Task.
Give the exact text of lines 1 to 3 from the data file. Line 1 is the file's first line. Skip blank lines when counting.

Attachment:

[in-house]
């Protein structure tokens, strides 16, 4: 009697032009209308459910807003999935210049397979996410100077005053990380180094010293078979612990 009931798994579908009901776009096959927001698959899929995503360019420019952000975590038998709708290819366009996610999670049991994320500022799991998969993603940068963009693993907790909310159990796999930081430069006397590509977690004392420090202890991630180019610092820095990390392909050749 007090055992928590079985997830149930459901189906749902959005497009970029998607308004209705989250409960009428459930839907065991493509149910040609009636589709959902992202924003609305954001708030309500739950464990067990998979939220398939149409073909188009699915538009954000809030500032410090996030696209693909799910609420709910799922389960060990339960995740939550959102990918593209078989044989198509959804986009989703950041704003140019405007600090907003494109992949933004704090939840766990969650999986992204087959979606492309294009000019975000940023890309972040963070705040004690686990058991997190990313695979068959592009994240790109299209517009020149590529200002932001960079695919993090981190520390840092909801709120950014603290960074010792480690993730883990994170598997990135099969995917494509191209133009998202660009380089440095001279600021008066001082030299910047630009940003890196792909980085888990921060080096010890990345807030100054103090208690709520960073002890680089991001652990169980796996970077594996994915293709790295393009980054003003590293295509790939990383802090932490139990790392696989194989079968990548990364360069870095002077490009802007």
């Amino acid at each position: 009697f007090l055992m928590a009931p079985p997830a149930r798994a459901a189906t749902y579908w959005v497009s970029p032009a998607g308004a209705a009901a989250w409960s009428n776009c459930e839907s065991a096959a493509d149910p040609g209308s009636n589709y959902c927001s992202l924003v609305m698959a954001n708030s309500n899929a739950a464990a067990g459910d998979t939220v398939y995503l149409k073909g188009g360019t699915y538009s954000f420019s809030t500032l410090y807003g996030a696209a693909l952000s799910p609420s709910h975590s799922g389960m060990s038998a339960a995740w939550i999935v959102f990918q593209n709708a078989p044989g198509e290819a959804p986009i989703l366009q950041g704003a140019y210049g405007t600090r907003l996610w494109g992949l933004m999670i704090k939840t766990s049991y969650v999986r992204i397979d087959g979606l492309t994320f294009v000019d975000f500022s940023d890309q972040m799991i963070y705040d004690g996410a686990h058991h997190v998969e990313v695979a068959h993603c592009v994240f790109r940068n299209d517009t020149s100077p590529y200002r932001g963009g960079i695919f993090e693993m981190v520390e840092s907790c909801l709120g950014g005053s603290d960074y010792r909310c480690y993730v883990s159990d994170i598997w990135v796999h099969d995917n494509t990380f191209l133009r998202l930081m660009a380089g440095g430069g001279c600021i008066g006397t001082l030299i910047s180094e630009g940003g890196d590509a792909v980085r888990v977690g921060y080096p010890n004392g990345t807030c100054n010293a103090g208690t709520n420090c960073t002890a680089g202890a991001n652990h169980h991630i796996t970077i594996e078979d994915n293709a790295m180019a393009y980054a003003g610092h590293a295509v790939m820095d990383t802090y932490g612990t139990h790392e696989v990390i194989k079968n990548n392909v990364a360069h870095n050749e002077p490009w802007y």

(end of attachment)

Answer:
[in-house]
């Protein structure tokens, strides 16, 4: 009697032009209308459910807003999935210049397979996410100077005053990380180094010293078979612990 009931798994579908009901776009096959927001698959899929995503360019420019952000975590038998709708290819366009996610999670049991994320500022799991998969993603940068963009693993907790909310159990796999930081430069006397590509977690004392420090202890991630180019610092820095990390392909050749 007090055992928590079985997830149930459901189906749902959005497009970029998607308004209705989250409960009428459930839907065991493509149910040609009636589709959902992202924003609305954001708030309500739950464990067990998979939220398939149409073909188009699915538009954000809030500032410090996030696209693909799910609420709910799922389960060990339960995740939550959102990918593209078989044989198509959804986009989703950041704003140019405007600090907003494109992949933004704090939840766990969650999986992204087959979606492309294009000019975000940023890309972040963070705040004690686990058991997190990313695979068959592009994240790109299209517009020149590529200002932001960079695919993090981190520390840092909801709120950014603290960074010792480690993730883990994170598997990135099969995917494509191209133009998202660009380089440095001279600021008066001082030299910047630009940003890196792909980085888990921060080096010890990345807030100054103090208690709520960073002890680089991001652990169980796996970077594996994915293709790295393009980054003003590293295509790939990383802090932490139990790392696989194989079968990548990364360069870095002077490009802007």
């Amino acid at each position: 009697f007090l055992m928590a009931p079985p997830a149930r798994a459901a189906t749902y579908w959005v497009s970029p032009a998607g308004a209705a009901a989250w409960s009428n776009c459930e839907s065991a096959a493509d149910p040609g209308s009636n589709y959902c927001s992202l924003v609305m698959a954001n708030s309500n899929a739950a464990a067990g459910d998979t939220v398939y995503l149409k073909g188009g360019t699915y538009s954000f420019s809030t500032l410090y807003g996030a696209a693909l952000s799910p609420s709910h975590s799922g389960m060990s038998a339960a995740w939550i999935v959102f990918q593209n709708a078989p044989g198509e290819a959804p986009i989703l366009q950041g704003a140019y210049g405007t600090r907003l996610w494109g992949l933004m999670i704090k939840t766990s049991y969650v999986r992204i397979d087959g979606l492309t994320f294009v000019d975000f500022s940023d890309q972040m799991i963070y705040d004690g996410a686990h058991h997190v998969e990313v695979a068959h993603c592009v994240f790109r940068n299209d517009t020149s100077p590529y200002r932001g963009g960079i695919f993090e693993m981190v520390e840092s907790c909801l709120g950014g005053s603290d960074y010792r909310c480690y993730v883990s159990d994170i598997w990135v796999h099969d995917n494509t990380f191209l133009r998202l930081m660009a380089g440095g430069g001279c600021i008066g006397t001082l030299i910047s180094e630009g940003g890196d590509a792909v980085r888990v977690g921060y080096p010890n004392g990345t807030c100054n010293a103090g208690t709520n420090c960073t002890a680089g202890a991001n652990h169980h991630i796996t970077i594996e078979d994915n293709a790295m180019a393009y980054a003003g610092h590293a295509v790939m820095d990383t802090y932490g612990t139990h790392e696989v990390i194989k079968n990548n392909v990364a360069h870095n050749e002077p490009w802007y």